According to Professor Sally Hardy and her academic team in the School of Health and Social Care at LSBU, the most important aspect of working with external partners is to remain flexible and responsive.

You might say that being flexible is a cliché and that the word gets bandied about a lot, almost to the point of being meaningless, so what makes Professor Hardy’s team different in how they work effectively?

For a start, they’re speaking from experience.

The team includes practitioners, therapists, artists and social workers, and works closely with the School’s People’s Academy, citizens of the NHS, and experts by experience. They work on around four collaborative partner projects a year, delivering bespoke transformational programmes. These organisation-wide transformational programmes aim to bring about change based on best evidence, best practice and sustainable stakeholder engagement.

A flexible approach is key to how the team remains motivated to push the boundaries.

So how do they work?

The team kicks off all their projects with a conversation. This gives them the opportunity to get to know the organisation’s vision and values, to jointly work out solutions to focus on what it is they really need.

“We work in an iterative way with clients, enabling them to refine their requirements,” says Sally. “We aim to provide real solutions to real life situations, which is one of the things that makes our approach stand out.”

The team draws from their own professional, academic and clinical experience, which provides essential understanding in how best to speed up commissioning and ultimately cement an inclusive collaboration process.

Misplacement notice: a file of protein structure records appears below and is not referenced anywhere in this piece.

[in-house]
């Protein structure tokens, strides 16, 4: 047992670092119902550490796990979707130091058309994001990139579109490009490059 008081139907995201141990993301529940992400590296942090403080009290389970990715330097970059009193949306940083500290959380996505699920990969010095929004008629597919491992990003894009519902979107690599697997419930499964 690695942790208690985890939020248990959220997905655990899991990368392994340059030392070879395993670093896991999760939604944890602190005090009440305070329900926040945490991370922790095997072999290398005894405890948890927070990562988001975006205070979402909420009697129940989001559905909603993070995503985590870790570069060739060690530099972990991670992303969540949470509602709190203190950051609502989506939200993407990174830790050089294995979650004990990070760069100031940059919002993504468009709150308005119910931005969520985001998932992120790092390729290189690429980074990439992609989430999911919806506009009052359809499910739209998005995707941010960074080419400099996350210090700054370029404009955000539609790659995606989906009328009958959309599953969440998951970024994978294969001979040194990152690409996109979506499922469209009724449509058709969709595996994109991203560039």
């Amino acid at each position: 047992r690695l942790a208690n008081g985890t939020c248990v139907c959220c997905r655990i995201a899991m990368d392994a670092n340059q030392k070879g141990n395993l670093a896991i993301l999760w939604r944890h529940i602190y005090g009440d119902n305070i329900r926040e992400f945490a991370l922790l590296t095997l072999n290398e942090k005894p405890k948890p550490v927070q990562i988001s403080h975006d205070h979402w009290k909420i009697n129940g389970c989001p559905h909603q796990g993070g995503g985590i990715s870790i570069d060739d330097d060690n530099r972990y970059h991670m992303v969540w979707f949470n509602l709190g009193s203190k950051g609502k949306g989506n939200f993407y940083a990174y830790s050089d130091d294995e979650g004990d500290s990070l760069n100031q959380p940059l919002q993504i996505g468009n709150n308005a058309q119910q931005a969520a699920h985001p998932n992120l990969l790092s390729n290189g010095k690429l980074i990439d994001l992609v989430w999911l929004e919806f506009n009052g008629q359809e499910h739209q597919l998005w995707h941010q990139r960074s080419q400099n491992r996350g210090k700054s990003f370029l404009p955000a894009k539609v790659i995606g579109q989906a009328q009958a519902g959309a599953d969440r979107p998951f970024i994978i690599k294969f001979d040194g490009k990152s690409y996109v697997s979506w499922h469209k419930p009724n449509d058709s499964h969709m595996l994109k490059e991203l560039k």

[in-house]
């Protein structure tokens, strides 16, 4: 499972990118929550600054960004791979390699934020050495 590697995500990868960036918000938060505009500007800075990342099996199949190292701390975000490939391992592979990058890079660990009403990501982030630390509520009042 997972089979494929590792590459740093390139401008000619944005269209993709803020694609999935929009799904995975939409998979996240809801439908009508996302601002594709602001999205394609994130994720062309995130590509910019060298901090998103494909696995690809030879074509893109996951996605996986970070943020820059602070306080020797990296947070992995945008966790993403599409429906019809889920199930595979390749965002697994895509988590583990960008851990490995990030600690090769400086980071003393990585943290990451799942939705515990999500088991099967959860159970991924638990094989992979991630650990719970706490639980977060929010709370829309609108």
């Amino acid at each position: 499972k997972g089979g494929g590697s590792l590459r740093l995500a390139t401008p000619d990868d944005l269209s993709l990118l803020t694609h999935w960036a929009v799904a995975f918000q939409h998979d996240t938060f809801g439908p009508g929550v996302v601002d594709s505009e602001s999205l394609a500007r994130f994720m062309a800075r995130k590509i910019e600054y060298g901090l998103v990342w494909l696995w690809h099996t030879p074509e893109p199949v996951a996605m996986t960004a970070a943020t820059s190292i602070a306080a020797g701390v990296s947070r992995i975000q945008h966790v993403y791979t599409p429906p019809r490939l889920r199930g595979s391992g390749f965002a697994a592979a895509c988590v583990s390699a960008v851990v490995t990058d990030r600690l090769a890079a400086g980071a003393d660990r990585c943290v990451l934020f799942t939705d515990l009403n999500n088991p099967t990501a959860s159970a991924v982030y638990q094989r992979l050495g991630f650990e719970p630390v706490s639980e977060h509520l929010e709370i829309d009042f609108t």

Getting the commissioning stage right

The team finds that the most common issue at the commissioning stage is the potential mismatch between what the organisation claim they want and what the workforce need or are expecting. Flexibility is absolutely key in bridging that gap.

Sally explains: “Often, by the time you get to meet the workforce they are expecting something very different to what the organisation has requested. There is a period of negotiation around what the organisation think they need. We often have to go back to the organisation and say we’ve come in to deliver [something], but your staff are actually asking for [something else], so we can deliver on both by doing this.”

Implementation and feedback

The iteration doesn’t stop once implementation is underway, as Sally points out: “We like to have a reciprocal dynamic process where we’re constantly offering up a supportive challenge and getting feedback from participants, who in turn feedback to their parent organisations. We constantly evaluate what we’re doing so that we can adapt and get the best results for everybody.”

Feedback is also vital for encouraging and maintaining staff engagement, which is critical to the success and sustainability of any project. This is particularly true for any long term schemes such as organisational change programmes, where a culture of change needs to become self-sustaining.

Achieving great things

The results speak for themselves. In the last year the team have worked with several large NHS organisations, developing policy and practice changes, as well as private organisations seeking workforce development opportunities, and smaller localised evaluation programmes.

Ultimately, the level of flexibility requires depends on the organisation’s budget and project deadlines, but the team have that covered by what they call the ‘Gold, Silver, Bronze’ offer. The Gold is the most complex multi-layered level of delivery, but all levels of approach are designed to get the best results.

“I think it’s that level of flexibility and responsiveness that is developing our reputation,” comments Sally. “LSBU is the partner to choose if you want to develop bespoke programmes of activity, based on the philosophies and values of your organisation, and pragmatically, achieved within your budget.”